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Player Perspectives: Button clicking /= immersion

Columns By Isabelle Parsley on August 19, 2011

Button clicking /= immersion

Immersion is another slippery concept in MMOs. It’s not a fixed value but rather a spectrum, a particular quality of experience that varies depending on who’s talking. For some it means not doing, saying or even seeing anything but what’s in the game world, while for others it’s as simple as logging in. The two extreme ends of the spectrum tend to eye each other with a great deal of suspicion (as though only one’s own experience is valid) but most of us probably fall somewhere in the middle.


For me, game immersion is akin to reading a great book: for a few moments or a few hours I’m not merely running my eyes over clumps of words on a page – I’m there, and the story flows through my mind’s eye as pictures, not words. It’s not quite the same with games since they’re primarily visual to begin with, but the basic principle remains that for however long, what I’m doing has grabbed hold of me and is making me actively use my imagination. When it’s really good, there’s nothing quite like it and finishing the book (or logging out) leaves me with a happy/sad feeling that’s utterly unbeatable.

Problem is that imagination is a fragile process that’s easily derailed. And when it is, I’ll suddenly become aware of the strings making it all work or the zipper on the monster’s back, and *poof* there goes my immersion. Ironically, our games are getting ever more complex and the stories they present are getting better and better, but immersion becomes harder and harder to find or maintain.

Back in my first MMO, Asheron’s Call, I had one visible bar of buttons and a few quickslots for items – but that was years ago. Skills and items and consumables have multiplied tenfold since then, as have displayable hotbars and HUD elements and all the other stuff that now invades my playing screen. My monitor is still a window onto another world, but it’s as though someone has plastered garish stickers all over it; and for me, that has always been more of a hindrance than a help to imagination.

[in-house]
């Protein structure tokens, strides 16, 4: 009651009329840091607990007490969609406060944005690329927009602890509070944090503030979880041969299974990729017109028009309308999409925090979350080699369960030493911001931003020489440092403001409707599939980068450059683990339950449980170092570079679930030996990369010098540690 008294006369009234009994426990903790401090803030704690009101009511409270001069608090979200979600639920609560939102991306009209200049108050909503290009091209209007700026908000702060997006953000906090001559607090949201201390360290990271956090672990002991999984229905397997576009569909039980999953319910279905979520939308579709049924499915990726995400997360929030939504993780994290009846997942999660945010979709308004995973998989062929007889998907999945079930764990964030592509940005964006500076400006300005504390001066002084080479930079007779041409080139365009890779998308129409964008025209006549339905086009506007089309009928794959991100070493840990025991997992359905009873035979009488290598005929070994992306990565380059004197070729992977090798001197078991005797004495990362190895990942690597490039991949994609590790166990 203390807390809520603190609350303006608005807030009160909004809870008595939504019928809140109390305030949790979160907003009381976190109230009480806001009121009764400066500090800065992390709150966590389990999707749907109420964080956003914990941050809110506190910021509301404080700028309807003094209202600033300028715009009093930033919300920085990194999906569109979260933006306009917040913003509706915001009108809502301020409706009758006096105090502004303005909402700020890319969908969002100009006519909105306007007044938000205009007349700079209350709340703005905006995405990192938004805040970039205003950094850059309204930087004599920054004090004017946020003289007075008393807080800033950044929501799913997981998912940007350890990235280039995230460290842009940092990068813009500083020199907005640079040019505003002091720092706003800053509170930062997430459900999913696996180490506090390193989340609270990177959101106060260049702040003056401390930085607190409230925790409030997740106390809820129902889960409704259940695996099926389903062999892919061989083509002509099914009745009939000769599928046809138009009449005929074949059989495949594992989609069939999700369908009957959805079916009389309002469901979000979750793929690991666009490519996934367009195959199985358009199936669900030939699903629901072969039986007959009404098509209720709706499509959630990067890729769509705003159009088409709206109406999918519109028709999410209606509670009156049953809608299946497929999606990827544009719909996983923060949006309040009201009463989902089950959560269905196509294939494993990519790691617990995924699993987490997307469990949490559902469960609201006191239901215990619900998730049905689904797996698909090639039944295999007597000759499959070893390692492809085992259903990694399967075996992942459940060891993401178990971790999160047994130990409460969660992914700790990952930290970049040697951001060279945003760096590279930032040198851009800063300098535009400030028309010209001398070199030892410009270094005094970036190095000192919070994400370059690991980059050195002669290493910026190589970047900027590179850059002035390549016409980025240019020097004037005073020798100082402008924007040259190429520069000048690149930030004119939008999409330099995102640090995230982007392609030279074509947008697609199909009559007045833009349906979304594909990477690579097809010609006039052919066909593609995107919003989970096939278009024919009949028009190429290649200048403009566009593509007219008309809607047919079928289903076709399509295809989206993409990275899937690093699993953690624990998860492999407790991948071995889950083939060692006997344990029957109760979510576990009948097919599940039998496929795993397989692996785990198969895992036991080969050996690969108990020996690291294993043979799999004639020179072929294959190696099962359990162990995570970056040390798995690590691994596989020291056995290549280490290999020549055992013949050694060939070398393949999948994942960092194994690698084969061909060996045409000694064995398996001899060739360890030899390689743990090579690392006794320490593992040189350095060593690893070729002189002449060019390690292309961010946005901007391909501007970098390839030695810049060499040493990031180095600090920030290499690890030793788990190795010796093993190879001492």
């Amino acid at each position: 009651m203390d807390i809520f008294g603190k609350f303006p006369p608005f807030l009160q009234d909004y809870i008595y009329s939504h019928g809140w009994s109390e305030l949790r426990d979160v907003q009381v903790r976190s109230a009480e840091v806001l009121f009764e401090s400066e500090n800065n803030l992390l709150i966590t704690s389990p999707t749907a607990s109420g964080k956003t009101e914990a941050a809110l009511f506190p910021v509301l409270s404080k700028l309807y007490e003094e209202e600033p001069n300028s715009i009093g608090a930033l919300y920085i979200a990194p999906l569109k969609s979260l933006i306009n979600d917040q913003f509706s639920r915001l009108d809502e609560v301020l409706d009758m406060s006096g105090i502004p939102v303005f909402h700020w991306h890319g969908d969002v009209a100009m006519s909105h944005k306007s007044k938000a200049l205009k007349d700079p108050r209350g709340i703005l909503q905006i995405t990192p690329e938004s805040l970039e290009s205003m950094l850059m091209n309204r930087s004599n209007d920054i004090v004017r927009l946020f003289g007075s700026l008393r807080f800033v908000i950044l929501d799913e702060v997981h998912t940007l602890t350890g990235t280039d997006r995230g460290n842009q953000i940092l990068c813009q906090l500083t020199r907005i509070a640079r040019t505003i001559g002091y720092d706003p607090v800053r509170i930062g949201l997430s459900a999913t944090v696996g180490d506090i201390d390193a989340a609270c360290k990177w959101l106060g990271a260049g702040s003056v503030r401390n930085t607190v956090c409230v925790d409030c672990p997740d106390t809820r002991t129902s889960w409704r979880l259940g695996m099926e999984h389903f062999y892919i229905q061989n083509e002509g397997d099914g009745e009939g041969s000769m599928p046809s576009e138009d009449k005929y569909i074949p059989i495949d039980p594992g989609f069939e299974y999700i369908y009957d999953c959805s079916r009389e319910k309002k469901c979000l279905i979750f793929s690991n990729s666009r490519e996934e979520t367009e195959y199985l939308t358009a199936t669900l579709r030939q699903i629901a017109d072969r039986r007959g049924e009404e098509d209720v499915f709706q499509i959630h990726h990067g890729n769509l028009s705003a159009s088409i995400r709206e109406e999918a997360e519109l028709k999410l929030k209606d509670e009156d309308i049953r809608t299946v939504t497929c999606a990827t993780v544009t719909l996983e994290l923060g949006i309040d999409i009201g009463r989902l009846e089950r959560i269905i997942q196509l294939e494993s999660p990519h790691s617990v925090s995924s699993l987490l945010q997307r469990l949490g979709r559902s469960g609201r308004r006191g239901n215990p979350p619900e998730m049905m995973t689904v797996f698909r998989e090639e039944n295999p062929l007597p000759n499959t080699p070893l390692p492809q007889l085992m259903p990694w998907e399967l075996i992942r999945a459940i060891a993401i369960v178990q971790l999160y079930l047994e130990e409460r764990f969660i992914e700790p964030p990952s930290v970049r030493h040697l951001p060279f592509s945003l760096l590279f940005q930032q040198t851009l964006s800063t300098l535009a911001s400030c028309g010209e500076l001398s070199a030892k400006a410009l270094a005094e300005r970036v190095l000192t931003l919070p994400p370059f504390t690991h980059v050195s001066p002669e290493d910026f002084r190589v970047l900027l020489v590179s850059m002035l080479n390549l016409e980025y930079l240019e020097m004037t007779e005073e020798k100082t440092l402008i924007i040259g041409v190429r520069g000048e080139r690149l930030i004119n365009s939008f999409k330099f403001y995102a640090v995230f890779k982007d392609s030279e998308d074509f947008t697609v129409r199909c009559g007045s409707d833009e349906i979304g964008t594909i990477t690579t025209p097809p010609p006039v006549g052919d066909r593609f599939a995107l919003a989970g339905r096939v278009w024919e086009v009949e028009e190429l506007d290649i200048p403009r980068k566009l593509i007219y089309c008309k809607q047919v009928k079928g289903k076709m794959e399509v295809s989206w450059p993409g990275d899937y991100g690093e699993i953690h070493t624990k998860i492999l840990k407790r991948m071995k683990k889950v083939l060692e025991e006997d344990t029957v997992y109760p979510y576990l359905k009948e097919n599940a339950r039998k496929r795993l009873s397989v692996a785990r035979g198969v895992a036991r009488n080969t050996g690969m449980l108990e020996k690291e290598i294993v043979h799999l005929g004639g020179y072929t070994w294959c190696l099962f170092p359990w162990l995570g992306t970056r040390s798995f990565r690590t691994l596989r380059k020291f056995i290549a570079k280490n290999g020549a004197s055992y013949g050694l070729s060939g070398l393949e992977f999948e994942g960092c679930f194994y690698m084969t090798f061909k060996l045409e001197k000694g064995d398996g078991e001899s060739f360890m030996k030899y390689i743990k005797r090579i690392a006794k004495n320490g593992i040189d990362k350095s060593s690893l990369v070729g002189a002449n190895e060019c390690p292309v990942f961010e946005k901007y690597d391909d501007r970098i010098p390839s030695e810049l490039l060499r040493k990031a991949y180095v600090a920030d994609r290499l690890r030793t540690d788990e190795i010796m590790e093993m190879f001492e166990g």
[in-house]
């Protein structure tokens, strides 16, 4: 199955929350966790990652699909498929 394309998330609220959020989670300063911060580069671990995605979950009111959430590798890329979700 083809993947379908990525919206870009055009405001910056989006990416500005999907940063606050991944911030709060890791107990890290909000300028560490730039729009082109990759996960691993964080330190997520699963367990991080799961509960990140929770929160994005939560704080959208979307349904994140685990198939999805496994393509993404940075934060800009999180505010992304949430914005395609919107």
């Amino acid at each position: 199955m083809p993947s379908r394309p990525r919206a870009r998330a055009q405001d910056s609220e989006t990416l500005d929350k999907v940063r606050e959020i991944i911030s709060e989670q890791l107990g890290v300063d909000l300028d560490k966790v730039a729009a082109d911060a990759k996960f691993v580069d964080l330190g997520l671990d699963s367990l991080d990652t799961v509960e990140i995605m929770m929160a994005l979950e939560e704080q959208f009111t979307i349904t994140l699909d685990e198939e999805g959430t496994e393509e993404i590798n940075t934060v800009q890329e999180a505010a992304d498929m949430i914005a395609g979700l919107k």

I don’t like it. It’s not just the visual impediment, which is easily enough fixed by hiding hotbars or other UI elements when you don’t need them and concatenating what you use most so that you can use it almost without thinking about it. Almost – and there’s the rub. Game UIs have improved considerably over the years and I’m grateful for the amount of customization available to me these days, but the main reason they’ve improved is because they’ve had to in order to provide coherence for the umpteen-thousand things these games tell us we need to be able to see and do.

But while the visual clutter can be reduced or almost entirely removed, the mental clutter remains, and it’s got to the point where I feel like I’m being dumped out of the realm of my imagination and into some giant to-do list. I have a really good memory for what I’ve slotted where and what shortcuts I’ve assigned to which skills or items, but still: it takes processor cycles away from my imagination, and my immersion suffers for it.

For me at least, button-mashing is not an intrinsically entertaining experience. I don’t find much joy in repeatedly hitting the same buttons in the right sequence and I don’t get much sense of self-improvement at learning to mash them ever so slightly faster. If I wanted that I’d still be playing Tetris; and while Tetris is undeniably addictive, I don’t think anyone could accuse it of being particularly immersive.